The man behind the scale
Almost 40 years ago, South Florida engineer Herbert Saffir helped devise the scale that measures hurricanes. At 88, he is still crusading for stronger buildings.
BY ANA VECIANA-SUAREZ
A week after Herbert Saffir moved to Miami, seven days after he had settled wife Sarah into a small but comfortable room in a two-story hotel off Tamiami Trail and Brickell Avenue, a hurricane hit and Miami flooded. It was September 1947.
A month later another storm struck, and the structural engineer was left to wonder if the harsh winters he had left behind in his native New York had prepared him for tropical weather gone awry.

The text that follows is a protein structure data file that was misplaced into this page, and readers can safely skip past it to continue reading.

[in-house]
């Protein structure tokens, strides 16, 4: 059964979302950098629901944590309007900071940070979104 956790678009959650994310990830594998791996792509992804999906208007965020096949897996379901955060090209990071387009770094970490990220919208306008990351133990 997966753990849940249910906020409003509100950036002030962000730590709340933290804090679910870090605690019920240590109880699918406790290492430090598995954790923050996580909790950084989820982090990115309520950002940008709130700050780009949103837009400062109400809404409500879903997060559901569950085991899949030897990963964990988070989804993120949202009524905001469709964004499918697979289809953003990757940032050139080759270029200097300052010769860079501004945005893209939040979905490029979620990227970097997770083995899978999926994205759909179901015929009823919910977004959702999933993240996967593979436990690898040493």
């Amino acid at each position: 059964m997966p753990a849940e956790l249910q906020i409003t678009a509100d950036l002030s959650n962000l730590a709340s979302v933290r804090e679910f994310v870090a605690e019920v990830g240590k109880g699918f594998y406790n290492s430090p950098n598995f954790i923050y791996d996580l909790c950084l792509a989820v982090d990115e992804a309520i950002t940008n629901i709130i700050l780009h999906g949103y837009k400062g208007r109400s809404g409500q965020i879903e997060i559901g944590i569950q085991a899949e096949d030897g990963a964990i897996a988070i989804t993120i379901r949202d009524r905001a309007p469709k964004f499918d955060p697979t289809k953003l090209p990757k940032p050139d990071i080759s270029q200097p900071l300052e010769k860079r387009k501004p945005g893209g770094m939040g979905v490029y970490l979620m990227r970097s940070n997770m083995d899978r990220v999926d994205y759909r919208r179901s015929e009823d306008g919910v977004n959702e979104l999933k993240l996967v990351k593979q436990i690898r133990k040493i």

Which may go a long way in explaining why Saffir has this thing for hurricanes.
Saffir. Recognize the name? You should. It's the first half of the Saffir-Simpson Scale used to measure the potential damage that results from the ferocity of a hurricane. It is so widely used now, so much part of the meteorological lexicon, that the names of its two inventors -- former National Hurricane Center director Robert Simpson is the other half -- are often omitted. In fact, it now falls into shorthand: Category 1, Category 2, etc.
The longtime Coral Gables resident who has weathered numerous storms watches the destruction Katrina wrought and can't help but shake his head.